Three other famous lion types can also be identified: Liu Bei, Guan Gong and Cheung Fei. They represent historic characters in China that were recorded in the classic, Romance of the Three Kingdoms. These three were blood oath brothers that swore to restore the Han dynasty.

The Liu Bei (Cantonese: Lau Pei) lion is the eldest of the three brothers and has a yellow (actually imperial yellow as he became the first emperor of the Shu-Han Kingdom) based face with white beard and fur (to denote his wisdom). It sports a multi colored tail which encompasses the colors of the five elements, as it was believed that being the Emperor, he had the blessings of the heavens and thus control of the five elements. There are three coins on the collar. This lion is used by schools with an established Sifu (Father/teacher) or organization and is known Rui shih (Shui Shi) or The Auspicious Lion.

The Guan Yu (Cantonese: Gwan Gung) lion has a red based face, black fur, with a long black beard (as he was also known as the "Duke with the Beautiful Beard"). The tail is red with black trim. He is known as the second brother and sports two coins on the collar. This Lion is known as Hsing Shih (Shing Shi) or the Awakened Lion. This lion is generally used by most.

The Zhang Fei (Cantonese: Cheung Fei) lion has a black based face with short black beard, cauliflower ears, and black fur. The tail is black with white trim. Traditionally this lion also had bells attached to the body, which served as a warning like a rattler on a rattle snake. Being the youngest of the three brothers, there is a single coin on the collar. This Lion is known as the Fighting Lion because Cheung Fei had a quick temper and loved to fight. This lion is used by clubs that were just starting out.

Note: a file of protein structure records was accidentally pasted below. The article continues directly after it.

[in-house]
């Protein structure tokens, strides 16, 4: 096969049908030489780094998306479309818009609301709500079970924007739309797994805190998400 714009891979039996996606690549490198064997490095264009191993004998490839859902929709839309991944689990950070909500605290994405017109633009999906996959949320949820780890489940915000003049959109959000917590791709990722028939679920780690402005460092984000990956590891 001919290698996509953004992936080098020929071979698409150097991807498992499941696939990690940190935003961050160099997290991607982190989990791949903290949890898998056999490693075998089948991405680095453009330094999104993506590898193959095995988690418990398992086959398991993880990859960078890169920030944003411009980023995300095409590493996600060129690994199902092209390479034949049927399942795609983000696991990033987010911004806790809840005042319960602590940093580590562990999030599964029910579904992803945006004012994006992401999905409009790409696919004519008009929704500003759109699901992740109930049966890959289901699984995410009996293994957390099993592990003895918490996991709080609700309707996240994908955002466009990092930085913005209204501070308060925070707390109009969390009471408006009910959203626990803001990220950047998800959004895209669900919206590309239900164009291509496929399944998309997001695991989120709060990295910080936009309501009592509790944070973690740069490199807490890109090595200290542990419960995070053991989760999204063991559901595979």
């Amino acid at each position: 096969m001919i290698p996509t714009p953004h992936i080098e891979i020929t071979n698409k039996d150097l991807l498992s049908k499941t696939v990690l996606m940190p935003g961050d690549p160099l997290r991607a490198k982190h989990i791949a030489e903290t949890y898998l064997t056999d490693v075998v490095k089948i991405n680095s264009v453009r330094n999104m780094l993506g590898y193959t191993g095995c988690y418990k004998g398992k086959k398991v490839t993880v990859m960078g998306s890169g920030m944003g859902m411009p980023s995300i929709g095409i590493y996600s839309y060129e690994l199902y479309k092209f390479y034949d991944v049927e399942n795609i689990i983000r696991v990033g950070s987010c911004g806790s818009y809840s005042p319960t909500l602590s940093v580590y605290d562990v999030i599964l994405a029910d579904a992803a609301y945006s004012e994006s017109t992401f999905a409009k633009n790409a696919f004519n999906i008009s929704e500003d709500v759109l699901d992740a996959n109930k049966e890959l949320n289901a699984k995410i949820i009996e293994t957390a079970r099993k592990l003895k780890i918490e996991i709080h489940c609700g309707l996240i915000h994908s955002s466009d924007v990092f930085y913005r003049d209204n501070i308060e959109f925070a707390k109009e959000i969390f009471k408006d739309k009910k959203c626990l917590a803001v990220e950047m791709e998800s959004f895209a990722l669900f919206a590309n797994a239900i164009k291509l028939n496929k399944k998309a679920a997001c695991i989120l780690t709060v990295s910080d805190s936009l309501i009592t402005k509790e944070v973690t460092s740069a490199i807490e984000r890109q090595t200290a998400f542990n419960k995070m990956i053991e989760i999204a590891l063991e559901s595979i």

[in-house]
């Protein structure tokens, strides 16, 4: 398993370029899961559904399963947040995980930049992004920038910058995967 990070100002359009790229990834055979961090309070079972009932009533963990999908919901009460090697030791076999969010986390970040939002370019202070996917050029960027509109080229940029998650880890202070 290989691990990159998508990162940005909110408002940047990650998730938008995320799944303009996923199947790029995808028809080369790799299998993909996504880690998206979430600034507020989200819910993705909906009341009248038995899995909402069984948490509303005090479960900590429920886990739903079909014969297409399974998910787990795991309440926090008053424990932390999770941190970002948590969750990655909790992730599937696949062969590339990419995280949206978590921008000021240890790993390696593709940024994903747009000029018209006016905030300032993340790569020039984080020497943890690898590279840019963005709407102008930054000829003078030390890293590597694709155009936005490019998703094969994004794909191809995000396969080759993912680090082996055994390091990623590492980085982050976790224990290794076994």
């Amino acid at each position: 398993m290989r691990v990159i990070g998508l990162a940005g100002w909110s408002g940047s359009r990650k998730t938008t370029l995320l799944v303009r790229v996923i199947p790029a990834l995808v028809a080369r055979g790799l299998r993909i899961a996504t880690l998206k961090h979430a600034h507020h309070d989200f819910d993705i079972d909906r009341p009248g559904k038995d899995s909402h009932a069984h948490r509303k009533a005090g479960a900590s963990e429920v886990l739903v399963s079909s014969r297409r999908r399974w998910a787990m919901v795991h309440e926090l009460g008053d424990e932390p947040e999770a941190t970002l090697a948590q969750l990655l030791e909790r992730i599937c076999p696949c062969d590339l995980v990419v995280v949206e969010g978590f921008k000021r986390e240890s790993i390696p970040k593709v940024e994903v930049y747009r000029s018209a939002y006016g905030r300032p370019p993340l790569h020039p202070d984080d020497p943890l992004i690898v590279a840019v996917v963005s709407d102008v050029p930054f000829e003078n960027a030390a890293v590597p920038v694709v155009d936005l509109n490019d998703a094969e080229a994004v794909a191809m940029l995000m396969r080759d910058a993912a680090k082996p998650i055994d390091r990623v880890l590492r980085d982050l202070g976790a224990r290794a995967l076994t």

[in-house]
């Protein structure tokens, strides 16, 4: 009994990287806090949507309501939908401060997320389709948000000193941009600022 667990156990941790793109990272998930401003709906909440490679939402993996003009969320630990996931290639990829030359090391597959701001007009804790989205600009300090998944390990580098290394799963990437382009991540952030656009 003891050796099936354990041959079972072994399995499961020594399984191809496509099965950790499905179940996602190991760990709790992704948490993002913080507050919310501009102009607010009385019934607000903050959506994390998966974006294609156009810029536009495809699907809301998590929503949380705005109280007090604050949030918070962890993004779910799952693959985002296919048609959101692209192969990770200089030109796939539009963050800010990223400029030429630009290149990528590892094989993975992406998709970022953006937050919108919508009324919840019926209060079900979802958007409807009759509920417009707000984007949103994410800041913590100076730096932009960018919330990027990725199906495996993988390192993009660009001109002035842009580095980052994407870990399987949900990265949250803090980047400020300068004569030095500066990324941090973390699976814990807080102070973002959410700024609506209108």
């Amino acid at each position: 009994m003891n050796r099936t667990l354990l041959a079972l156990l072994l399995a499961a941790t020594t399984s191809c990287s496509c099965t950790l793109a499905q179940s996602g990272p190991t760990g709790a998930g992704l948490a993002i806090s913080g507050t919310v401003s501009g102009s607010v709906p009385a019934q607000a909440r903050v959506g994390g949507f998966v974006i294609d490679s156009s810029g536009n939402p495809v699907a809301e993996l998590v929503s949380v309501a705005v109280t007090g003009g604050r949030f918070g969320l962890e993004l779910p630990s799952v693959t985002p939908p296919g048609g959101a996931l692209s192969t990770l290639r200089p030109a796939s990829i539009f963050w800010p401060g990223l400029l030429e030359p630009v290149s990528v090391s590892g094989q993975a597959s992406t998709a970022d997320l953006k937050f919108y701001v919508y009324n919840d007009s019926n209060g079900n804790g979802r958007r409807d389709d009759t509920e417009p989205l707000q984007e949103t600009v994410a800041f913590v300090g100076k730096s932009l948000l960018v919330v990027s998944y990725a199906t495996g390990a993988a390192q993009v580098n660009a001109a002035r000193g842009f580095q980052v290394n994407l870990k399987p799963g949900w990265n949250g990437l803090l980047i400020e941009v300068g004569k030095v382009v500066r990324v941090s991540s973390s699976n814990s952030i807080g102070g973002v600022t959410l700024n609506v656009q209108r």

Later an additional three Lions were added to the group. The Green faced lion represented  Zhao Yun or Zhao (Cantonese: Chiu) Zi Long. He has a green tail with white beard and fur and an iron horn. He is often called the fourth brother, this lion is called the Heroic Lion because it is said he rode through Cao Cao’s million man army and rescued Liu Bei’s infant and fought his way back out. The Yellow (yellow/orange) face and body with white beard represented Huang Zhong(Cantonese: Wong Tsung) , he was given this color when Liu Bei rose to become Emperor. This lion is called the Righteous Lion. The white color lion is known as Ma Chao (Cantonese: Ma Chiu), he was assigned this color because he always wore a white arm band to battle against the Emperor of Wei, Cao Cao, to signify that he was in mourning for his father and brother who had been murdered by Cao Cao. Thus this lion was known as the funeral lion. This lion is never used except for a funeral for the Sifu or some important head of the group, and in such cases it is usually burned right after. Even if it is properly stored, it is not something one would want to keep, as it is symbolically inauspicious to have around. It is sometimes though, confused with the silver lion which sometimes has a white like coloring. These three along with Guan Yu and Zhang Fei were known as the “Five Tiger Generals of Shu,” each representing one of the colors of the five elements.

During the Chinese New Year, lion dancers from martial art schools will visit the store front of businesses to "choi chang" (採青 lit. picking the greens). The business would tie a red envelope filled with money to a head of lettuce and hang it high above the front door. The lion will approach the lettuce like a curious cat, consume the lettuce and spit out the leaves but not the money. The lion dance is supposed to bring good luck and fortune to the business and the dancers receive the money as a reward. The tradition becomes a mutual transaction.

Other types of "greens" (青) may also be used to challenge the troupe, for instance using pineapples, pomelos, bananas, oranges, sugar cane shoots, earthen pots to create pseudo barriers and challenges.

The dance is also performed at other important occasions including Chinese New Year celebrations as well as other festivals, business opening ceremonies, martial arts demonstrations and weddings.